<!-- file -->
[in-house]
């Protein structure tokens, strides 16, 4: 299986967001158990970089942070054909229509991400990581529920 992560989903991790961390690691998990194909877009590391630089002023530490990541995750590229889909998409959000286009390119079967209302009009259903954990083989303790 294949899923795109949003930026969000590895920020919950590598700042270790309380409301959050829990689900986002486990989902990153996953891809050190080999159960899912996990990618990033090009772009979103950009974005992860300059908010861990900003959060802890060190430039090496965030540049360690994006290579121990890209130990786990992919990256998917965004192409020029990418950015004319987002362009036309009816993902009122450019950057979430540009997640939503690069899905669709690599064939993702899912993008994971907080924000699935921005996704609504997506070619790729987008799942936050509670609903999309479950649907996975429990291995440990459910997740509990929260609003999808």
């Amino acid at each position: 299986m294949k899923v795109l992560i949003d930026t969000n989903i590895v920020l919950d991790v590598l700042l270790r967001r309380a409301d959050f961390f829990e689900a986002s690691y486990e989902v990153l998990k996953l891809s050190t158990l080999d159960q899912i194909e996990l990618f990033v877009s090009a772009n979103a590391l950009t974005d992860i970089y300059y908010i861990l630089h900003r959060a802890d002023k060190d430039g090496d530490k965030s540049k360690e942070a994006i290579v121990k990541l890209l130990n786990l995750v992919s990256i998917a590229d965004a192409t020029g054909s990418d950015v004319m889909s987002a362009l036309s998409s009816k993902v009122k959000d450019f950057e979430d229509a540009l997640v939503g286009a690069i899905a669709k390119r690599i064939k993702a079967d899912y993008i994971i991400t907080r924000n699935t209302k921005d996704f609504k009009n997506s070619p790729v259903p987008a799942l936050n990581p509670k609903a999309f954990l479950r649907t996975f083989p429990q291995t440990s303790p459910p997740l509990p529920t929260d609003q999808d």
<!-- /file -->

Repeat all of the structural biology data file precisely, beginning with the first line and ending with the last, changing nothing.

[in-house]
């Protein structure tokens, strides 16, 4: 299986967001158990970089942070054909229509991400990581529920 992560989903991790961390690691998990194909877009590391630089002023530490990541995750590229889909998409959000286009390119079967209302009009259903954990083989303790 294949899923795109949003930026969000590895920020919950590598700042270790309380409301959050829990689900986002486990989902990153996953891809050190080999159960899912996990990618990033090009772009979103950009974005992860300059908010861990900003959060802890060190430039090496965030540049360690994006290579121990890209130990786990992919990256998917965004192409020029990418950015004319987002362009036309009816993902009122450019950057979430540009997640939503690069899905669709690599064939993702899912993008994971907080924000699935921005996704609504997506070619790729987008799942936050509670609903999309479950649907996975429990291995440990459910997740509990929260609003999808």
């Amino acid at each position: 299986m294949k899923v795109l992560i949003d930026t969000n989903i590895v920020l919950d991790v590598l700042l270790r967001r309380a409301d959050f961390f829990e689900a986002s690691y486990e989902v990153l998990k996953l891809s050190t158990l080999d159960q899912i194909e996990l990618f990033v877009s090009a772009n979103a590391l950009t974005d992860i970089y300059y908010i861990l630089h900003r959060a802890d002023k060190d430039g090496d530490k965030s540049k360690e942070a994006i290579v121990k990541l890209l130990n786990l995750v992919s990256i998917a590229d965004a192409t020029g054909s990418d950015v004319m889909s987002a362009l036309s998409s009816k993902v009122k959000d450019f950057e979430d229509a540009l997640v939503g286009a690069i899905a669709k390119r690599i064939k993702a079967d899912y993008i994971i991400t907080r924000n699935t209302k921005d996704f609504k009009n997506s070619p790729v259903p987008a799942l936050n990581p509670k609903a999309f954990l479950r649907t996975f083989p429990q291995t440990s303790p459910p997740l509990p529920t929260d609003q999808d």